Rounding Bottom Pattern
Rounding Bottom or Saucer Bottom
The rounding bottom pattern, which is also called a saucer bottom, is a rare long-term reversal pattern that is sometimes seen on long time-frame charts. This pattern usually takes several months to a few years to form. The length of time the rounding bottom takes to form makes it rather difficult to identify. Its appearance is similar the cup section in the cup and handle pattern. Unlike the cup and handle pattern, though, the rounding bottom usually appears at the end of a downtrend or during a protracted ranging market.
In the rounding bottom pattern, the rate at which prices decline slows and eventually turns up slowly before accelerating gently. These price movements are usually advances and decline with increasingly shallower lows initially followed by increasingly higher highs after the upturn. The time it takes to form the left half of the pattern, i.e., the slowing decline, should be similar to the time it takes to form the slowly accelerating right half of the pattern.
The volume accompanying this pattern is of important in confirming this pattern. The volume should be high at the start of the pattern and should weaken as the price decline slows toward the low. Once the price turns and starts to advance away from the low, volume should also increase.
The rounding bottom gives a long entry signal when the price breaks above the resistance level formed by the peak that marks the start of the pattern. At this point the downtrend is considered to have reversed and an uptrend should form.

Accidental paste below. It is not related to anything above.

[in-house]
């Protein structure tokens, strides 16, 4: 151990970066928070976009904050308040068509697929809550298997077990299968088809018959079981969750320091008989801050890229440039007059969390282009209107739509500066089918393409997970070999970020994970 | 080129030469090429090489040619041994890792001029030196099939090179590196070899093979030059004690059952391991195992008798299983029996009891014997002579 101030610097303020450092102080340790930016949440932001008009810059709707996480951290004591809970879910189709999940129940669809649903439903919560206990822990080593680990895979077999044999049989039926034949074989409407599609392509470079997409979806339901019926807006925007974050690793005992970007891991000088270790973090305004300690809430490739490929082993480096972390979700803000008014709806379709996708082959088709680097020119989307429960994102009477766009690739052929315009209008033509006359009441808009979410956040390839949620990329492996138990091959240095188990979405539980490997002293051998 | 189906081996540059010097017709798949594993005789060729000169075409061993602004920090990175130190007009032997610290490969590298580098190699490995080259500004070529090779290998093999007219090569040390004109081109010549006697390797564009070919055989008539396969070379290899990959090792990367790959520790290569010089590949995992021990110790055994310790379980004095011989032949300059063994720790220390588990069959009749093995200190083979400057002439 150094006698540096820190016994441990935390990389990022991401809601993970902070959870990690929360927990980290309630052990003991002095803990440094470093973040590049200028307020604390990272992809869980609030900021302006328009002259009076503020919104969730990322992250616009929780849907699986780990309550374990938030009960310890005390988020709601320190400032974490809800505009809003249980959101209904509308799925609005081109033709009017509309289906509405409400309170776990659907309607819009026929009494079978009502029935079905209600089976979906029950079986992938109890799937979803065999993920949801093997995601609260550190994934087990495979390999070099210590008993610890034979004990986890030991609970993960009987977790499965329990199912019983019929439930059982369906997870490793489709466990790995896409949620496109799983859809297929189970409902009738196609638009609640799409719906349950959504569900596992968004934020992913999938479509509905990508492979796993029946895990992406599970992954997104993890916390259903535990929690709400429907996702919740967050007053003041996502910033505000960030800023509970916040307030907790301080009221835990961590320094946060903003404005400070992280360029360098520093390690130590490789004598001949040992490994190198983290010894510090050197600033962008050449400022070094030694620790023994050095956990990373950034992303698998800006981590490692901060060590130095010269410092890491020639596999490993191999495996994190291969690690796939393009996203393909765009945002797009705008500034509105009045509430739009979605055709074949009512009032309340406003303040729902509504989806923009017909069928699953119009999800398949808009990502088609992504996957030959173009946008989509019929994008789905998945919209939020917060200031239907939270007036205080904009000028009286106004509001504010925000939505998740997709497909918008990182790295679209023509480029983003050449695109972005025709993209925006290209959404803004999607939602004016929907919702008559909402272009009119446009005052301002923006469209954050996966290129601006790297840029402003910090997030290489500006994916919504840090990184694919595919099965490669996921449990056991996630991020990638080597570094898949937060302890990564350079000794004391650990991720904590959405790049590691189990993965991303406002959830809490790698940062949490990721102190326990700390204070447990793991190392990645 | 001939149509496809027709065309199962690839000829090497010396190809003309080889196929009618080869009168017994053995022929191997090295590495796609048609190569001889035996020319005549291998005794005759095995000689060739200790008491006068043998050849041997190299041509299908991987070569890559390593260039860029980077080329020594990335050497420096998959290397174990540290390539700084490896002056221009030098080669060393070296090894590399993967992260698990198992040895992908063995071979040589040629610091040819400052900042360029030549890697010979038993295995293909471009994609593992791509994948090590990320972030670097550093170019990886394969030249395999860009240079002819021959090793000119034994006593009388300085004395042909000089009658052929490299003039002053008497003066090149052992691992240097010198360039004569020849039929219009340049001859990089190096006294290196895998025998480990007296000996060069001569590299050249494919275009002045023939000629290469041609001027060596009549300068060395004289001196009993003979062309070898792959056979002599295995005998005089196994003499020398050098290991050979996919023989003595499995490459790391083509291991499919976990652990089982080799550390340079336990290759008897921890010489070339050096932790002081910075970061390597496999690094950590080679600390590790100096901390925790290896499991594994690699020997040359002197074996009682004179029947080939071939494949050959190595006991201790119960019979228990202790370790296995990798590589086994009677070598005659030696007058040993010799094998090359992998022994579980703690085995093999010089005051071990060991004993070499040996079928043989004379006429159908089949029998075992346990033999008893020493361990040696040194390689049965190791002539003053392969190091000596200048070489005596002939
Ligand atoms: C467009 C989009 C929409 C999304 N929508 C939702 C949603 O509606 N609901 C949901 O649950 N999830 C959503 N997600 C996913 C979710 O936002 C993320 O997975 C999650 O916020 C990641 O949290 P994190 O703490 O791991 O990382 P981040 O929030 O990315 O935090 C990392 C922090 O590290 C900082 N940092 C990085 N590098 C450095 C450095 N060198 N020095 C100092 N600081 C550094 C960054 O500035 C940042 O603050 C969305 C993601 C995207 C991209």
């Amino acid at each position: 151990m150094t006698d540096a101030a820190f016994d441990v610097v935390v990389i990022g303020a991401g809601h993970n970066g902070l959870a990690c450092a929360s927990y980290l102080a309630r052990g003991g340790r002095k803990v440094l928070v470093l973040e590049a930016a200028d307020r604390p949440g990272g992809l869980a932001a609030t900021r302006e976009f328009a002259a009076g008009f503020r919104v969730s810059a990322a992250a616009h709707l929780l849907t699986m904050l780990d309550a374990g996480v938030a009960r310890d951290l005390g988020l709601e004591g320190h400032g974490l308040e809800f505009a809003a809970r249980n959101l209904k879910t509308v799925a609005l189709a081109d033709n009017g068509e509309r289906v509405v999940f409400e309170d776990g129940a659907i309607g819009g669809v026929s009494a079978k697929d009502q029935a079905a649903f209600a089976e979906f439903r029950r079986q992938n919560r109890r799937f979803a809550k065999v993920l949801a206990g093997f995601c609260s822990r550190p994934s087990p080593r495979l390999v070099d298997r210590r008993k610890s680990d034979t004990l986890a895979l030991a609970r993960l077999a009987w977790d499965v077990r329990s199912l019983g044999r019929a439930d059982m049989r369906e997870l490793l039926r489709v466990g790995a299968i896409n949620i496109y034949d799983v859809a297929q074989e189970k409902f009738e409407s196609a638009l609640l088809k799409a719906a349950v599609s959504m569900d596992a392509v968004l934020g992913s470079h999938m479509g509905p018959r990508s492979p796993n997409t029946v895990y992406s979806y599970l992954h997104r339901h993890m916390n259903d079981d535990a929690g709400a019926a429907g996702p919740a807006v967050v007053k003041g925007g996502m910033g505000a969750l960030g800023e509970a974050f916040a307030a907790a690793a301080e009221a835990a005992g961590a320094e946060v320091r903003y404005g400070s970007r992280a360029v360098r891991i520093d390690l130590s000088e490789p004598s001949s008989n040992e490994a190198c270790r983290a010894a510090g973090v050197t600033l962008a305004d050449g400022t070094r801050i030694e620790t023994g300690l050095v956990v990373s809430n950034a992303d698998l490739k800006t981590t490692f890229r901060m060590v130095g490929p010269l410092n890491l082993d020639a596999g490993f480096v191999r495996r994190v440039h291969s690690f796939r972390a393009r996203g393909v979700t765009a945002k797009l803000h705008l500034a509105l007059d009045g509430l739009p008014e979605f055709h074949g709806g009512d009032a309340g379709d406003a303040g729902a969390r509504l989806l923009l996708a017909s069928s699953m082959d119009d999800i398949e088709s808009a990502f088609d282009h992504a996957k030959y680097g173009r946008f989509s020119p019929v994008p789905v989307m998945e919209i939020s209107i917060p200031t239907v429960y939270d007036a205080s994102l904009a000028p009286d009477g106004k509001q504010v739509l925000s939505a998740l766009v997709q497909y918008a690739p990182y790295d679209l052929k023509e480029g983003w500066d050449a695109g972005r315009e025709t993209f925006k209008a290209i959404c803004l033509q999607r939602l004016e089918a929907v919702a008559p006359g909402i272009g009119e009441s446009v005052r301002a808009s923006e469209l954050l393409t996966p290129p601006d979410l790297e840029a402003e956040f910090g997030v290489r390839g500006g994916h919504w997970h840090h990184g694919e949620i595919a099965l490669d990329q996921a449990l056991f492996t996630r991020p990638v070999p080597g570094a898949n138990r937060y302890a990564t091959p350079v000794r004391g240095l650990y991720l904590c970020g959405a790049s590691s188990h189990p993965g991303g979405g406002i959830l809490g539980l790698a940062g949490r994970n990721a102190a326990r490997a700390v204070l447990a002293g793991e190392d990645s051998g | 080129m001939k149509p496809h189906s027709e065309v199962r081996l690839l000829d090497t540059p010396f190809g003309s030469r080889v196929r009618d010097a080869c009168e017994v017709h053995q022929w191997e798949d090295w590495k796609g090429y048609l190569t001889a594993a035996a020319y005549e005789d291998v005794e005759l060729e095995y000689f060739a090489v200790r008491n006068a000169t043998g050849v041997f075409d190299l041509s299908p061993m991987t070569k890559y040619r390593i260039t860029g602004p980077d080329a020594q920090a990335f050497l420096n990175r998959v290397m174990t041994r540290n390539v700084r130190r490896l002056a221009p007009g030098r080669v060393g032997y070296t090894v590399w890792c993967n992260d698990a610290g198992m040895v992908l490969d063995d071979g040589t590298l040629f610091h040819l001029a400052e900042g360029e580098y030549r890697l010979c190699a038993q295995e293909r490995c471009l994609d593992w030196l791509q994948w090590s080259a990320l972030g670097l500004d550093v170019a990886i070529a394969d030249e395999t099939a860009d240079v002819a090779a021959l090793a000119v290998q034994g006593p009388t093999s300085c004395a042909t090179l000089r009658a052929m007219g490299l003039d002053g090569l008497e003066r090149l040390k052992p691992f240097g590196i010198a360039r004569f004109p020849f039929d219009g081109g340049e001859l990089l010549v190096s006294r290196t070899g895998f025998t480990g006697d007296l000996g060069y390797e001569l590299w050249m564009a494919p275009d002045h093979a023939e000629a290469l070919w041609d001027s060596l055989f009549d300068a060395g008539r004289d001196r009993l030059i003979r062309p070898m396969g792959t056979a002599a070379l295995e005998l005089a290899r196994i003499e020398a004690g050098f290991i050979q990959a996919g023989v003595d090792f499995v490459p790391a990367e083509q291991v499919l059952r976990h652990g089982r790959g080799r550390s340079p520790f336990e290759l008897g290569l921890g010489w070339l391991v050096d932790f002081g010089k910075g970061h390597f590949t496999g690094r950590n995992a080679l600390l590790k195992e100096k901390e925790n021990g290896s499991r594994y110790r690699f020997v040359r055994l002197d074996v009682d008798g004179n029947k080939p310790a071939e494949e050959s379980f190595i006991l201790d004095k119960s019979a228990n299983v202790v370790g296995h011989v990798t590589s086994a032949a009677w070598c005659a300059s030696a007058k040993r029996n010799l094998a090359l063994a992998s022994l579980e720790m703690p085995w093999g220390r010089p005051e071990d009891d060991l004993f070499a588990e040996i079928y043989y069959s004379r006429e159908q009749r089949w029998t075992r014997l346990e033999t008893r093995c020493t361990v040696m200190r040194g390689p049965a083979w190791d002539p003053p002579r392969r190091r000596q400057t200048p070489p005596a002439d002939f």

Double Top Pattern
Reversal patterns mark the turning point of an existing trend and are good indicators for taking profit or reversing your position. Generally, trend reversal patterns indicate that a support level in a downtrend or a resistance level in an uptrend will hold and that the pre-existing trend will start to reverse. These patterns allow you to enter early in the establishment of the new trend and are usually result in very profitable trades.
The common reversal patterns include the double tops and double bottoms, triple tops and triple bottoms, broadening tops and broadening bottoms, ...
Support and Resistance
Support and Resistance lines are often confused with trend lines but they are horizontal lines under the lows and above the highs respectively. They indicate where a previous rally met resistance and where a previous decline met support. These are two important levels in terms of trend identification since an uptrend will tend to break previous resistance levels above the market while a down trend will break the previous support levels below the market.
When the support line below the recent minor low in broken in an uptrend, it indicates that ...